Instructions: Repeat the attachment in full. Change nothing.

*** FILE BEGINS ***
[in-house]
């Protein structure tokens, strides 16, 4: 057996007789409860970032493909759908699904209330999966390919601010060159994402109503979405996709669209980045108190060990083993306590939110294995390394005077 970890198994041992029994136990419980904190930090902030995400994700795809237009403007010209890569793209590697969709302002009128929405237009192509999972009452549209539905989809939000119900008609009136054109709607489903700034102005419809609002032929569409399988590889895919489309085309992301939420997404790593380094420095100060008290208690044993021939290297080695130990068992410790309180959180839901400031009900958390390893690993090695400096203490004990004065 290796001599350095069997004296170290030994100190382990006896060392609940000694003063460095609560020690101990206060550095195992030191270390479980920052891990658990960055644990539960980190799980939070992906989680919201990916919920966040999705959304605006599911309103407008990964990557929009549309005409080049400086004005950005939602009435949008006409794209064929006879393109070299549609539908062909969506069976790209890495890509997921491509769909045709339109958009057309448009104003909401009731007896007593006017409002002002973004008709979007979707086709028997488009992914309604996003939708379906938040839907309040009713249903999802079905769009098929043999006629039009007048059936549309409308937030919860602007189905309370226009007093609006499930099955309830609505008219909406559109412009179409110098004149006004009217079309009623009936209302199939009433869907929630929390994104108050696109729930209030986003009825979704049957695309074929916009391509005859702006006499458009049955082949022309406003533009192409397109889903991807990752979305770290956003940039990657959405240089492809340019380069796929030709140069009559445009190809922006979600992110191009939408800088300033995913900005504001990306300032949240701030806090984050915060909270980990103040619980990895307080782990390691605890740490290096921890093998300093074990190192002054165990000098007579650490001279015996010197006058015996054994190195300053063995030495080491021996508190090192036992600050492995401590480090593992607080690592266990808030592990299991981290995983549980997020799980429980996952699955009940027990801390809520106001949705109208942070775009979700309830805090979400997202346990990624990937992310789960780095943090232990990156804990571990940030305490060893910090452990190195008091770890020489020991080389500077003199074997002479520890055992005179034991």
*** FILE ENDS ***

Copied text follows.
[in-house]
């Protein structure tokens, strides 16, 4: 057996007789409860970032493909759908699904209330999966390919601010060159994402109503979405996709669209980045108190060990083993306590939110294995390394005077 970890198994041992029994136990419980904190930090902030995400994700795809237009403007010209890569793209590697969709302002009128929405237009192509999972009452549209539905989809939000119900008609009136054109709607489903700034102005419809609002032929569409399988590889895919489309085309992301939420997404790593380094420095100060008290208690044993021939290297080695130990068992410790309180959180839901400031009900958390390893690993090695400096203490004990004065 290796001599350095069997004296170290030994100190382990006896060392609940000694003063460095609560020690101990206060550095195992030191270390479980920052891990658990960055644990539960980190799980939070992906989680919201990916919920966040999705959304605006599911309103407008990964990557929009549309005409080049400086004005950005939602009435949008006409794209064929006879393109070299549609539908062909969506069976790209890495890509997921491509769909045709339109958009057309448009104003909401009731007896007593006017409002002002973004008709979007979707086709028997488009992914309604996003939708379906938040839907309040009713249903999802079905769009098929043999006629039009007048059936549309409308937030919860602007189905309370226009007093609006499930099955309830609505008219909406559109412009179409110098004149006004009217079309009623009936209302199939009433869907929630929390994104108050696109729930209030986003009825979704049957695309074929916009391509005859702006006499458009049955082949022309406003533009192409397109889903991807990752979305770290956003940039990657959405240089492809340019380069796929030709140069009559445009190809922006979600992110191009939408800088300033995913900005504001990306300032949240701030806090984050915060909270980990103040619980990895307080782990390691605890740490290096921890093998300093074990190192002054165990000098007579650490001279015996010197006058015996054994190195300053063995030495080491021996508190090192036992600050492995401590480090593992607080690592266990808030592990299991981290995983549980997020799980429980996952699955009940027990801390809520106001949705109208942070775009979700309830805090979400997202346990990624990937992310789960780095943090232990990156804990571990940030305490060893910090452990190195008091770890020489020991080389500077003199074997002479520890055992005179034991």